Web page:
I am quite a fan of the talented Millie Bobby Brown. The young actress shows she has the acting chops to go toe to toe with demogorgons and Godzilla. When I first saw her on Intruders, I thought, “Wow that kid’s pretty good.” But, like most child actors, you never know if you’ll see them in anything else. I’m glad Ms. Brown has found her way onto our screens and is making herself something of a household name. Through Stranger Things we’ve seen her grow up, but as the lead in Legendary Pictures’ Enola Holmes, she truly shines.
The Adventures of Sherlock Holmes is still a favorite for me. Sherlock’s eye for detail in those stories have been a helpful teacher to me in deciphering what types of clues to look for for film reviews. I hope that a new series like this can embolden a new audience equally thirsting for those types of adventures. Based on the book series, Enola Holmes is the first of six adventures in the series. Enola’s first adventure, The Case of the Missing Marquess, looks to begin a Netflix franchise.
Now, where to begin…Enola Holmes begins with Enola telling the audience all about her mother, Eudoria (Helena Bonham Carter). While riding a bike through a field, the audience glimpses Enola’s memories. Feasting upon vignettes of The Holmes’ matriarch as a smart, breezy woman savoring life. They also glean Enola’s upbringing as specifically unique to time period, equally breezy and free-spirited. Enola’s bike halts, throwing her off. Getting up dirty, she finally reveals to the audience that her mother has abruptly gone missing.
Arriving at a train station and generally welcoming, Enola’s two older brothers dismiss her for a beggar. Expecting a regal lady to greet them, the two share a look of confusion while gazing upon Enola. As they’ve come to aid Enola and find their mother, Sherlock (Henry Cavill) and Mycroft (Sam Claflin) appear in a state of shock seeing Enola’s dirty clothing and unladylike mannerisms. Immediately, Mycroft seeks to put her into a finishing school to fit the mold of women of the times.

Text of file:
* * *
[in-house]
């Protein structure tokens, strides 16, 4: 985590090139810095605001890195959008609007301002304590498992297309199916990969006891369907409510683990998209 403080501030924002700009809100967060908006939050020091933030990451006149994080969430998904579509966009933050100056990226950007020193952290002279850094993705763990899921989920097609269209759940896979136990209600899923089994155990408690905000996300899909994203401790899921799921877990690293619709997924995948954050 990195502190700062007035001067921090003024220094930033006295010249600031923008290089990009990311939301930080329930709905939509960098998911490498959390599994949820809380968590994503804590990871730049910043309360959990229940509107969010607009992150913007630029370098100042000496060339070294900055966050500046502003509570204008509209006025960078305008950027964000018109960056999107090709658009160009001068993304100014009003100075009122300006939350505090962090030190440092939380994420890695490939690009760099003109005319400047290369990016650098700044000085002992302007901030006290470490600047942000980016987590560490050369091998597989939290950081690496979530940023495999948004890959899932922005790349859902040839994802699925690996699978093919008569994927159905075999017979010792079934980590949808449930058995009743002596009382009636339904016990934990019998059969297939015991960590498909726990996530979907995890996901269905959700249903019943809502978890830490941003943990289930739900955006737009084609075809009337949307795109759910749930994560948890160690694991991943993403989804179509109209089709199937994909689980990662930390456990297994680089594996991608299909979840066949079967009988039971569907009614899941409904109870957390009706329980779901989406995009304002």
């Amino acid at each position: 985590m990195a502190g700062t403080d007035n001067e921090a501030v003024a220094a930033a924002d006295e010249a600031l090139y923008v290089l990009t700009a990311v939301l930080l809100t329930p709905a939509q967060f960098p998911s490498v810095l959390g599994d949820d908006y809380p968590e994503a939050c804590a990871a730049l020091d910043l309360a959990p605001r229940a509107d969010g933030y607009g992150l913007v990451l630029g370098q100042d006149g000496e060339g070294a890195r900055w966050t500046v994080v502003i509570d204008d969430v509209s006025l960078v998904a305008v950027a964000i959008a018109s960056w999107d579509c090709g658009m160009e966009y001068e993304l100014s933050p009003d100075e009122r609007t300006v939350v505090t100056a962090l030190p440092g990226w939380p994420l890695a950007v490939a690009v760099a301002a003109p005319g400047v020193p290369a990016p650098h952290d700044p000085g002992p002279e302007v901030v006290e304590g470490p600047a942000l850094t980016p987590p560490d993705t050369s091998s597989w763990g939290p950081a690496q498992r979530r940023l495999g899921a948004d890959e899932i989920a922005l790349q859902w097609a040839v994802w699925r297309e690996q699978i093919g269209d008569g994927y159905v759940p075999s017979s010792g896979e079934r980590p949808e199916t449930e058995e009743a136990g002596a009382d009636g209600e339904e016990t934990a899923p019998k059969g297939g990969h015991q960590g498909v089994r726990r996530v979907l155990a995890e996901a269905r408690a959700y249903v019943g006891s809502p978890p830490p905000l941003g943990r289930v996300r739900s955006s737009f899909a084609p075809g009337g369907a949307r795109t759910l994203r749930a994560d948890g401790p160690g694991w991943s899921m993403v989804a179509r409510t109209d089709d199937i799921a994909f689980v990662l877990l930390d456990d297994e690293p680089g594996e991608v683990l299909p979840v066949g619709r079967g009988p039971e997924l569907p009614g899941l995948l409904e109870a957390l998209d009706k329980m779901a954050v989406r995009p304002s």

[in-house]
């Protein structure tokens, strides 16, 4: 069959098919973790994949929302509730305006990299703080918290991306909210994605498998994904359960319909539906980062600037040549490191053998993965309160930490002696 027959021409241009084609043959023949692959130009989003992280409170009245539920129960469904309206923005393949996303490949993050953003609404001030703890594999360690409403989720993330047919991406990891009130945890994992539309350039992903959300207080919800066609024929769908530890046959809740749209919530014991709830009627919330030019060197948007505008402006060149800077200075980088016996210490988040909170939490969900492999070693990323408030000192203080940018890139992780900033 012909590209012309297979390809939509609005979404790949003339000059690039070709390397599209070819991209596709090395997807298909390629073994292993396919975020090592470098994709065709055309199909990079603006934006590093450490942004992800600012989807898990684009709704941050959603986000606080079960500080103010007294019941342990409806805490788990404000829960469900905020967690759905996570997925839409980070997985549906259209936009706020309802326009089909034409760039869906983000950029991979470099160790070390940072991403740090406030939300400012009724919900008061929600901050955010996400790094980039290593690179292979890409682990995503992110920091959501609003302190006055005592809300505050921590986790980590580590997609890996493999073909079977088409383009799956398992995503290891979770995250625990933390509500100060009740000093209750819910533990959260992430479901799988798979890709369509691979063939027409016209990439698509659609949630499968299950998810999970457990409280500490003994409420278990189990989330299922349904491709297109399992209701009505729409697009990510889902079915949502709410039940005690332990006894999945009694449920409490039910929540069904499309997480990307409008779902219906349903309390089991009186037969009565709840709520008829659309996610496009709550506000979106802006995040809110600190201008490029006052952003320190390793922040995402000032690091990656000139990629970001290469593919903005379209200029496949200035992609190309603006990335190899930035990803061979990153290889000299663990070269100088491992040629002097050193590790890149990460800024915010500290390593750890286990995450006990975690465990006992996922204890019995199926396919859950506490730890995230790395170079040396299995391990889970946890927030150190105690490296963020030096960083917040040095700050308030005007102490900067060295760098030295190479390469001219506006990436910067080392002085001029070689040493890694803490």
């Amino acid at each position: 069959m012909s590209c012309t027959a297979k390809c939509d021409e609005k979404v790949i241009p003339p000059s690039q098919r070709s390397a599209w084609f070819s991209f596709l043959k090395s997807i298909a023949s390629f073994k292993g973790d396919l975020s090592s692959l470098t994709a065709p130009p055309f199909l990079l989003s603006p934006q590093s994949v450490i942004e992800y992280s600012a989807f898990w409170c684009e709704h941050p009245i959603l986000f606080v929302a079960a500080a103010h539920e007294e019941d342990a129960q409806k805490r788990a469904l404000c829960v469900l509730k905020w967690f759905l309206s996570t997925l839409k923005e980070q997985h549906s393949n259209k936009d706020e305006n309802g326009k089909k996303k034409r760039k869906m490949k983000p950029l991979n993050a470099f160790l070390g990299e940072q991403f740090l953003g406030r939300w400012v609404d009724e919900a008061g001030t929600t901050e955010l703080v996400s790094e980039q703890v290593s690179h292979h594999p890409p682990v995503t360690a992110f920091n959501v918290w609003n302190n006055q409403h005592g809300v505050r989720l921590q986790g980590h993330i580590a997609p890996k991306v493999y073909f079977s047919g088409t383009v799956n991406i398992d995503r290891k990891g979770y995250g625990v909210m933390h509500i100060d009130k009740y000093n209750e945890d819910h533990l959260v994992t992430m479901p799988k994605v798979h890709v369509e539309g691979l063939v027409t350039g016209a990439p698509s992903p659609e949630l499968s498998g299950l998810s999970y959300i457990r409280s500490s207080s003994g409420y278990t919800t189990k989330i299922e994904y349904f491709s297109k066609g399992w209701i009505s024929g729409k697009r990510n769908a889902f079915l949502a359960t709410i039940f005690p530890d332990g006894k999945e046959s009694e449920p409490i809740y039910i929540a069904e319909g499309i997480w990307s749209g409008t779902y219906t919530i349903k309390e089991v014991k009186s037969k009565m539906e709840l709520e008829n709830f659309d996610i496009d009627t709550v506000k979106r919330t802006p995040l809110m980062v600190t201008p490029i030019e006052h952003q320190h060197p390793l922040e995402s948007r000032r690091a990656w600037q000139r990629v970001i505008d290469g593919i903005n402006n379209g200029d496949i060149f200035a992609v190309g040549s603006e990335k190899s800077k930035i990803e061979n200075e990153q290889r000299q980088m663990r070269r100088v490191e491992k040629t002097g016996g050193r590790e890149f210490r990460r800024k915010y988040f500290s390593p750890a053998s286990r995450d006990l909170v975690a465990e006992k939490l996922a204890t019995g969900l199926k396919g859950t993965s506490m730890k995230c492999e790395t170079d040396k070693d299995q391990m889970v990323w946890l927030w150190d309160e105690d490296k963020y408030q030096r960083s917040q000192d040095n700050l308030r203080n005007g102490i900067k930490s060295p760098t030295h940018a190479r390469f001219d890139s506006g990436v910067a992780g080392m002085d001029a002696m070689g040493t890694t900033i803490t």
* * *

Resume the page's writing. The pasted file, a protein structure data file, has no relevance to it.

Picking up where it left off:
Sherlock finds no evidence suggesting Eudoria fell victim to foul play, telling Enola it appears their mother simply left home. Enola emotionally reacts to his findings. Sherlock telling her ”to look for what’s there rather than what isn’t.” Unable to sleep, Enola begins sifting through her mother’s things, finding a note meant for her and the subsequent money she left as well.
The adventure starts as she encounters the Viscount Tewkesbury Marquees of Basilweather while traveling to London. Subsequently saving the lad from a bowler cap wearing assassin, the duo maneuver under the radar to the city. Tewkesbury’s introduction brings a new perspective into the story as the expectations his family have set for him do not conform to his ideas of what he wants out of life either.
Enola Holmes is a lot of fun at times and offers a unique perspective on detective stories. The cast is fantastic and charming. Helena Bonham Carter steals most of her scenes even with simple facial expressions. And in a dress shop scene where the shopkeeper condescends to Enola because she doesn’t look the part, there’s an air reminiscent of Julia Roberts’ shopping scene in Pretty Woman. I began to see Millie Bobby Brown’s potential in rising to that level of on-screen success.